Take actions against sexual violence

Speak Up

There may be times when your friends say and do things that you’re not cool with. Whether it’s a friend joking that you “raped” him in a video game, a comment that someone’s outfit is “asking for it,” or trying to go home with someone who is too drunk to consent, sometimes people we care about cross the line. When it happens, be prepared and know what to say. By speaking up, you can make a difference and help end sexual violence in all its forms.

Sexual assault doesn’t always look like what you see on TV. Sexual violence takes many forms, and can be either obvious or subtle. While some perpetrators use force, others use coercion to manipulate their victims to do things they don’t want to do. Perpetrators of sexual assault don’t “look a certain way” and can be any gender or sexual orientation. Behaviors that aren’t necessarily considered rape or sexual assault can also lead to more serious and violent offenses.

Sexual violence includes:

  • Rape and sexual assault
  • Unwanted showing of private parts
  • Unwanted and sexually-obscene communications (in person, by phone, by text, by email, or social networks)
  • Sexual insults, jokes, suggestions, or threats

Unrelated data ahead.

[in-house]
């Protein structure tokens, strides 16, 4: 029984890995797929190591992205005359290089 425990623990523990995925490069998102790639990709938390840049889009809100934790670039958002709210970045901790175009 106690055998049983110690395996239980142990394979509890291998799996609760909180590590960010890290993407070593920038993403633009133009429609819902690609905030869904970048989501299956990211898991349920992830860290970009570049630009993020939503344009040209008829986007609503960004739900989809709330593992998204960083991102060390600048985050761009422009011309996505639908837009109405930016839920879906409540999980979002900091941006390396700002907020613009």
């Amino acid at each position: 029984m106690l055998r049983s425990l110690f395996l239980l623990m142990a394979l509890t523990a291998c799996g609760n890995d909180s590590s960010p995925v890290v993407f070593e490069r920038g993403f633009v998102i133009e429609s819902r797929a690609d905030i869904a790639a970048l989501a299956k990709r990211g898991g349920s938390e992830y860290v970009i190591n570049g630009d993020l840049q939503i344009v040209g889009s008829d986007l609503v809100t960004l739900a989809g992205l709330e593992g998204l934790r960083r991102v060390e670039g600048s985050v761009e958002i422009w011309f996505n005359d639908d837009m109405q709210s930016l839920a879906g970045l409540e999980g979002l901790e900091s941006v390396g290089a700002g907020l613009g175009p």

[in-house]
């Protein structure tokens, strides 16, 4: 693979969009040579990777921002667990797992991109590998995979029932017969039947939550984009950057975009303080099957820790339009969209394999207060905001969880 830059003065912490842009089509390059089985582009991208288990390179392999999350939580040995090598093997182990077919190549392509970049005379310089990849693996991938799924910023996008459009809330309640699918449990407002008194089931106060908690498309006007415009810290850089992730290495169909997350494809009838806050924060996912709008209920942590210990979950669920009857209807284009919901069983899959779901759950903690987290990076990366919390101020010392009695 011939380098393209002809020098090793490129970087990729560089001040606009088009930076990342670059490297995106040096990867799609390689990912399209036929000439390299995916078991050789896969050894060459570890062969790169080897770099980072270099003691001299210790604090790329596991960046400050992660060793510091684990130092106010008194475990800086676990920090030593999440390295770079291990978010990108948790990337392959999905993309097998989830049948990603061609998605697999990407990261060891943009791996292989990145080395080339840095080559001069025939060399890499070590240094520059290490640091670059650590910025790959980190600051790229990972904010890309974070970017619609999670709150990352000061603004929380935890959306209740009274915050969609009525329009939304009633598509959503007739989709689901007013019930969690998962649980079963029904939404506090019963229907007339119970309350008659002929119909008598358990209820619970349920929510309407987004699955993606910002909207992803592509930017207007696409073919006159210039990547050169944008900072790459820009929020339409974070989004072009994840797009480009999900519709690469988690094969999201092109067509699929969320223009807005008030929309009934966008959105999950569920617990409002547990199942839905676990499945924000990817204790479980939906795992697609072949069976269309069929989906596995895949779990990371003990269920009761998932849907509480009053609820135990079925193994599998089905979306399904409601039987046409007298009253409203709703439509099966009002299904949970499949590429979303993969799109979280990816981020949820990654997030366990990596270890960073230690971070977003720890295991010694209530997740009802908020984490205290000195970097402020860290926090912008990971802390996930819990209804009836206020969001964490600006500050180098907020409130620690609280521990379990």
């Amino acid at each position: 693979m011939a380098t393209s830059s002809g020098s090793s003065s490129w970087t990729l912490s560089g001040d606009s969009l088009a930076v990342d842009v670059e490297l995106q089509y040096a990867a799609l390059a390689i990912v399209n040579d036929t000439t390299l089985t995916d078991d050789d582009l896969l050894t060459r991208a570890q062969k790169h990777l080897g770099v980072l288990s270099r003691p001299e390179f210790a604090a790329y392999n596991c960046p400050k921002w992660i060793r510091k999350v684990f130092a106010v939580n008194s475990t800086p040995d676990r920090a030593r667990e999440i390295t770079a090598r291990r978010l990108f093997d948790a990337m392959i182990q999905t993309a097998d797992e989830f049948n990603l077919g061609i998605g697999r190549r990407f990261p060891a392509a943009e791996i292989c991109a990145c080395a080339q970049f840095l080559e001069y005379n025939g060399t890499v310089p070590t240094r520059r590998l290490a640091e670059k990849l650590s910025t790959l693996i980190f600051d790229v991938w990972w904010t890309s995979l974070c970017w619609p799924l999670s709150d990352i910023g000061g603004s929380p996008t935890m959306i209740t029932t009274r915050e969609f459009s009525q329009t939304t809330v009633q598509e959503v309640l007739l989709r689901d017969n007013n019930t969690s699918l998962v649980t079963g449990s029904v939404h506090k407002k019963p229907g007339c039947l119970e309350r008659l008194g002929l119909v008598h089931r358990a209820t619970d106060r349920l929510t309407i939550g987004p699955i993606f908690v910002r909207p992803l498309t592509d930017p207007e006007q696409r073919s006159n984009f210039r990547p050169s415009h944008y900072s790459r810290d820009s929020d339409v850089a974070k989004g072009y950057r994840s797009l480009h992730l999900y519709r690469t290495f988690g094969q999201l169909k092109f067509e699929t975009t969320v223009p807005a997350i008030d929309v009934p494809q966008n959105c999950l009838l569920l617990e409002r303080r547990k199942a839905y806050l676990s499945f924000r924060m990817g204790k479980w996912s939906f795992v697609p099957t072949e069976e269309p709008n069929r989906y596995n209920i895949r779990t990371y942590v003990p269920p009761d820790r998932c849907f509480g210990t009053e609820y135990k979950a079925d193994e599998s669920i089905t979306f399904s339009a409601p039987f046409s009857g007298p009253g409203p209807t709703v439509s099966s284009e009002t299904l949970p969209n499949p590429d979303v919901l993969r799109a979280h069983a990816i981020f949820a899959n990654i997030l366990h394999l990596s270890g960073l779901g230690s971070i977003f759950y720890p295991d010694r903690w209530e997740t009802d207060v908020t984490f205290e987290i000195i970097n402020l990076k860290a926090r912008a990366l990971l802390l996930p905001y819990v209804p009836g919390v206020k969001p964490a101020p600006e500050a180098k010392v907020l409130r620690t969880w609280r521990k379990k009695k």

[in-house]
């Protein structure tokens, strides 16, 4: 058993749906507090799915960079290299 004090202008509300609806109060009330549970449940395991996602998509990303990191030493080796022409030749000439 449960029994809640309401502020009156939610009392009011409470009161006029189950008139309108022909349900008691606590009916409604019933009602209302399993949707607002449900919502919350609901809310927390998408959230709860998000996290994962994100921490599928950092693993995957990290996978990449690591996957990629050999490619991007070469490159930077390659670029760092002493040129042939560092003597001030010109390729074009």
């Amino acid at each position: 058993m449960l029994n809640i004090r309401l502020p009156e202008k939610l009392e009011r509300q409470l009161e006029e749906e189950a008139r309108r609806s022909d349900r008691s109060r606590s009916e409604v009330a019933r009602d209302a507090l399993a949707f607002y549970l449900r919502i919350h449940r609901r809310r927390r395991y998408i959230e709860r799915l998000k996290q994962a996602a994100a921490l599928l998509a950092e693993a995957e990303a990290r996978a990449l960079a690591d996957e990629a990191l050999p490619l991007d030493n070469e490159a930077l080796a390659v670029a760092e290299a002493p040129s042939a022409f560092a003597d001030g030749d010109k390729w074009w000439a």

Safety comes first. If you ever feel that there is immediate physical danger to yourself or someone else, you should dial 911.

How can you help?

Standing up for someone when you see that they are being mistreated isn’t always the easiest thing to do, but it is the RIGHT thing to do. So, how can you help others while keeping yourself safe?

Have a plan.

Talk to your friends about it. Would they want you to intervene if they were in a weird situation? Discuss different situations and the appropriate actions. Come up with a plan together.

Be alert.

Identify situations where you feel someone may be in trouble. You might see that someone has had too much to drink at a party, or you could overhear inappropriate comments being directed at someone.

Speak up. Speak out.

You don’t need to be a superhero to make a difference
you just need to do something.
When it’s time to step in, you have options.

1 in 5 college women and 1 in 16 college men are sexually assaulted during college. 2 For most college survivors, the first person to turn to after a sexual assault is a trusted friend. Learn more about how to support survivors, so that if a friend comes to you, you’ll know what to say.

Just remember that you can use one of the 3 D’s 1 :

Be Direct

Walk up and intervene. Respectfully ask that the offender stop the behavior. You can approach as a friend but be honest and to the point. If you want, you can explain to them why it’s wrong.

Distract

Use a diversion to stop the behavior. Walk up and ask for directions or ask for the time. If it’s someone you know, talk about something that you have in common with them. If you’re at a loud or dark party, you can “accidentally” turn all of the lights on or shut off the music.

Delegate

Ask a friend to step in, use the buddy system, or call someone who’s an authority. Resident Assistants (RAs), campus safety, or police are all available to help you stop the behavior.